The Curated Palette offers the art of food

Food and art collided for an Authentic Augusta experience June 6 at the Westobou Gallery.

“We have a lot of charcuterie spreads at our openings,” said Kristi Jilson Sikes, executive director about the evolution of the idea for Westobou’s Authentic Augusta experience called The Curated Palette. “And it’s not always the traditional charcuterie. It might have trail mix.”

Often the food reflects the art hanging on the wall.

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The current exhibition at Westobou is CON-TEXT by Aort Reed, a contemporary artist, who uses a variety of mediums when putting together a piece of art. Reed happened to drop in on the gathering unaware it was taking place.

One work on display at the gallery is called Subtly in Nuances featuring bold color and shapes.

Aort Reed stands next to Subtly in Nuances. Charmain Z. Brackett/Augusta Good News

Reed said the work was done in phases. He often has several pieces in process at one time. He’ll devote his energy into one and then move to another returning to the initial piece at a later time.

For that piece, he used spray paint, acrylics, some oil paint and charcoal. It had multiple layers giving it a texture and a sheen.

Some of Reed’s works are larger than life, but one section of wall featured smaller paintings.

Sikes conveyed how they chose the paintings for the exhibition and how they planned out where each piece would be hung and with what other works.

On one wall, colors tied three paintings together as well as an open eye design that appeared in them.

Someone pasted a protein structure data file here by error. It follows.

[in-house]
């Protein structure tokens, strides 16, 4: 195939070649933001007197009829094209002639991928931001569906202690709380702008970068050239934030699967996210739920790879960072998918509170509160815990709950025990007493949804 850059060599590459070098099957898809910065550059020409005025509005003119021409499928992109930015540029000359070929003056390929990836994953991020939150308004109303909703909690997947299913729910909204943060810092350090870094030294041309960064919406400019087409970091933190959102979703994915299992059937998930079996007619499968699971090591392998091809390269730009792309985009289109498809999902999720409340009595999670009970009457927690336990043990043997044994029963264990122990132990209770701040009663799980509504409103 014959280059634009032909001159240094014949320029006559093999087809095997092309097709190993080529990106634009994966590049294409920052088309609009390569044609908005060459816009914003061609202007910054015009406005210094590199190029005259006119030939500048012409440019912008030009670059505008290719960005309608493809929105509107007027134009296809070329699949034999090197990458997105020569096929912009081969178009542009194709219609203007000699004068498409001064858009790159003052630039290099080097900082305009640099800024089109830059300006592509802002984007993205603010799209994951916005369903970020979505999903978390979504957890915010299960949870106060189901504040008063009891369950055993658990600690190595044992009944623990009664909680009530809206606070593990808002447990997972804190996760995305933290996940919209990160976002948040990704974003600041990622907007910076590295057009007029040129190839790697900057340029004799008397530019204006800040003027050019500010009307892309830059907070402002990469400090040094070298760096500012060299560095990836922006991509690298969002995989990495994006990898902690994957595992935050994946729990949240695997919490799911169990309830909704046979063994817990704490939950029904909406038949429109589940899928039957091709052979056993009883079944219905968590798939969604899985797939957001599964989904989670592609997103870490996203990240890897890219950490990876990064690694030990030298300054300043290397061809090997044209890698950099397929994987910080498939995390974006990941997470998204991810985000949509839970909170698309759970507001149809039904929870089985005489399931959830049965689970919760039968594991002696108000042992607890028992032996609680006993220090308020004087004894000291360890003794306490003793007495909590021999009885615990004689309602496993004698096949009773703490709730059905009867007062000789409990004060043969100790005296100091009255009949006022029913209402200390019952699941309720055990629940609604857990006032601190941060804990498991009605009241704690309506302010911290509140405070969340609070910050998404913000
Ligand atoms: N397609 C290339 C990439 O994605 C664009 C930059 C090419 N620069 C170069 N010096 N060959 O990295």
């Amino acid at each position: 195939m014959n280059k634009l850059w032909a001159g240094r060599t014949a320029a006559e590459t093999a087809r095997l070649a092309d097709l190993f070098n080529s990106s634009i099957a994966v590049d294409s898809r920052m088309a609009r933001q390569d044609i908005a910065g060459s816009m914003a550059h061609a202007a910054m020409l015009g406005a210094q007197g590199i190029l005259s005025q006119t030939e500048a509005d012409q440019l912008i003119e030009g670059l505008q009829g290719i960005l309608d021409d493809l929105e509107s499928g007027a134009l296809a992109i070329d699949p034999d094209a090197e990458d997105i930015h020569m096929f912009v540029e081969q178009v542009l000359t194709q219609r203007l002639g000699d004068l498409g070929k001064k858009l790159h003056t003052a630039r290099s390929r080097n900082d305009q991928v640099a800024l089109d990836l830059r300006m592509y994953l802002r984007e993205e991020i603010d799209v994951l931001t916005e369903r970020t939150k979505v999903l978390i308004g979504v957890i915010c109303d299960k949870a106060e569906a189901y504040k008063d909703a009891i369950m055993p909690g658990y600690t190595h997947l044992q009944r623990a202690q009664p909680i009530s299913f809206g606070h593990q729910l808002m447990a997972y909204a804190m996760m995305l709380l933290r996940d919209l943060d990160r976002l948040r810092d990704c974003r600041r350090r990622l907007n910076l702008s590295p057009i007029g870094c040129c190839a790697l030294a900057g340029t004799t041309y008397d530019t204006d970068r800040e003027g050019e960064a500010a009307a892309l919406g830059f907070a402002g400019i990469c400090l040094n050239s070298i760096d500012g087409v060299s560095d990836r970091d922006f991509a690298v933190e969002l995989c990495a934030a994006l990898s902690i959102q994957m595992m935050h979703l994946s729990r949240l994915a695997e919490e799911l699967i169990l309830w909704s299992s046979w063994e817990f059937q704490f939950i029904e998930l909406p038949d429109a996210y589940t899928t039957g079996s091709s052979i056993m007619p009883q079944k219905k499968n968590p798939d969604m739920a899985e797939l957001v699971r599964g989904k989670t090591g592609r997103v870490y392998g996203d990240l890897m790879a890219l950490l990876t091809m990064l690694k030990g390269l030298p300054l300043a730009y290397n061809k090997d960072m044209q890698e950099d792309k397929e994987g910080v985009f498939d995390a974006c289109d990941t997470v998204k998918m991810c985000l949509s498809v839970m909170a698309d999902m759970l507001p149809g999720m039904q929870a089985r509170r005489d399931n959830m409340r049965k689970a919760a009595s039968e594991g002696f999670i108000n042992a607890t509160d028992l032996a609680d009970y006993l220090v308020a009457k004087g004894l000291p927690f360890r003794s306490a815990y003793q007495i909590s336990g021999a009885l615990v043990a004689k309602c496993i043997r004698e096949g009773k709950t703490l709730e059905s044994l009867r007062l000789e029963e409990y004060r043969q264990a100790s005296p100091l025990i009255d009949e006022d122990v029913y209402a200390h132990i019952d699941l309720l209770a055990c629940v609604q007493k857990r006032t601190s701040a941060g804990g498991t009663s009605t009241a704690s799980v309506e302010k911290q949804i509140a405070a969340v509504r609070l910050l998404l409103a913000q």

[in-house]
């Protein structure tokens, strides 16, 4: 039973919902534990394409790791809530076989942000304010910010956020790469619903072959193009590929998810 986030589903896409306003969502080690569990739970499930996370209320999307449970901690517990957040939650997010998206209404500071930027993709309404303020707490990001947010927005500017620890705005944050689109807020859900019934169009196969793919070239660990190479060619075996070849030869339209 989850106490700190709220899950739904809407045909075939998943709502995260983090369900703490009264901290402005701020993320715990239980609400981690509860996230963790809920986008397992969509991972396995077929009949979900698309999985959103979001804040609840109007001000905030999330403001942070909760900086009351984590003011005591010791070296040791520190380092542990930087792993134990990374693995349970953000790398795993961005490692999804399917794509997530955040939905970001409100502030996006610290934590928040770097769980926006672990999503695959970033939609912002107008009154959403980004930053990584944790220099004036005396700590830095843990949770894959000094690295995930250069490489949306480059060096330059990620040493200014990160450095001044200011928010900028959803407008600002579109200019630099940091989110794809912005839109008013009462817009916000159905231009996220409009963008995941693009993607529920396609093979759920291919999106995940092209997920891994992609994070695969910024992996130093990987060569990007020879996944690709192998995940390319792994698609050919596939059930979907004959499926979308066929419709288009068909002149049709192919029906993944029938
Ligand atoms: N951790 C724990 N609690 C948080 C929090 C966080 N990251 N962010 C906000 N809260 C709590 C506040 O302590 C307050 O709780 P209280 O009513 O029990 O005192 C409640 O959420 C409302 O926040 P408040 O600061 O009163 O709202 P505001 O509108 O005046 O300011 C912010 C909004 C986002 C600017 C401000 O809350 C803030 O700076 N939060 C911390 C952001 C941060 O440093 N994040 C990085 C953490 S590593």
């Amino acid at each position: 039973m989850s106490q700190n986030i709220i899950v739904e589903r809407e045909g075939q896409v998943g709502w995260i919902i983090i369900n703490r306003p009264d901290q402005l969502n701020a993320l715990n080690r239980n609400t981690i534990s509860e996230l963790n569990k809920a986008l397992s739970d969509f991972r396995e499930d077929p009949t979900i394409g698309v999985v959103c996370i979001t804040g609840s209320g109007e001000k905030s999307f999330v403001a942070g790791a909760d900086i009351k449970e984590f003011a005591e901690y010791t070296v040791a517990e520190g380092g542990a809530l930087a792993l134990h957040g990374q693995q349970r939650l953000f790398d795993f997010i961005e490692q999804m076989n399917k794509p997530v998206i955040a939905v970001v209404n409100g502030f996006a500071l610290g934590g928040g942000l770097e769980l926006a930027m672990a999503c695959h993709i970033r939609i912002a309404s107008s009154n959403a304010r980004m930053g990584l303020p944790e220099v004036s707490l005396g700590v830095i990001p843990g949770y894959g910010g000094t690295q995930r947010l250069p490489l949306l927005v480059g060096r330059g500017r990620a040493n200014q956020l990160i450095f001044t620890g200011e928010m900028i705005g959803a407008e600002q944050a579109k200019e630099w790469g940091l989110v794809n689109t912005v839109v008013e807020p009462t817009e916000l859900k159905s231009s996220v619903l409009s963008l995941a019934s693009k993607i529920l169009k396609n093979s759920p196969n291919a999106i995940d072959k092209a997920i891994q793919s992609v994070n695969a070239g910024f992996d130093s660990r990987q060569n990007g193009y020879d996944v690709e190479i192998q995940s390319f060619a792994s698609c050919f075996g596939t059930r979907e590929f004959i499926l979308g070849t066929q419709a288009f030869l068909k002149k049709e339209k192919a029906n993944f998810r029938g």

The participants received a checklist with a variety of words on them to spark them into describing the art. Those words were also written on the table next to food items that people could choose for their boards.

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Kristi Jilson Sikes talks about Aort Reed’s artwork for The Curated Palette at the Westobou Gallery. Charmain Z. Brackett/Augusta Good News

The offerings included the traditional cheese and meat, as well as chocolate, raspberries, candied nuts and honey. And since Reed uses spray paint, there were several edible spray paints for those who wanted to get creative with their food.

 Sikes said she chose one of the smaller works for her example charcuterie board. The work had “messy” elements, but there was also a sense of organization through its boxy lines. To reflect that organized chaos, she carefully stacked crackers next to a messy pile.

Participants could literally interpret their boards, or they could do a more thematic approach.

Westobou is one of 10 different locations in Augusta participating in the Authentic Augusta experience.

Other experiences include having tea with the mother of President Woodrow Wilson at the Boyhood Home of Woodrow Wilson; meeting with the Black Caddies of the Augusta National at the Lucy Craft Laney Museum of Black History and following a rogue journalist at the Morris Museum of Art.

The experiences are offered twice a month at each location.

Charmain Z. Brackett, the publisher of Augusta Good News, has covered Augusta’s news for 35 years. Reach her at Sign up for the newsletter here.

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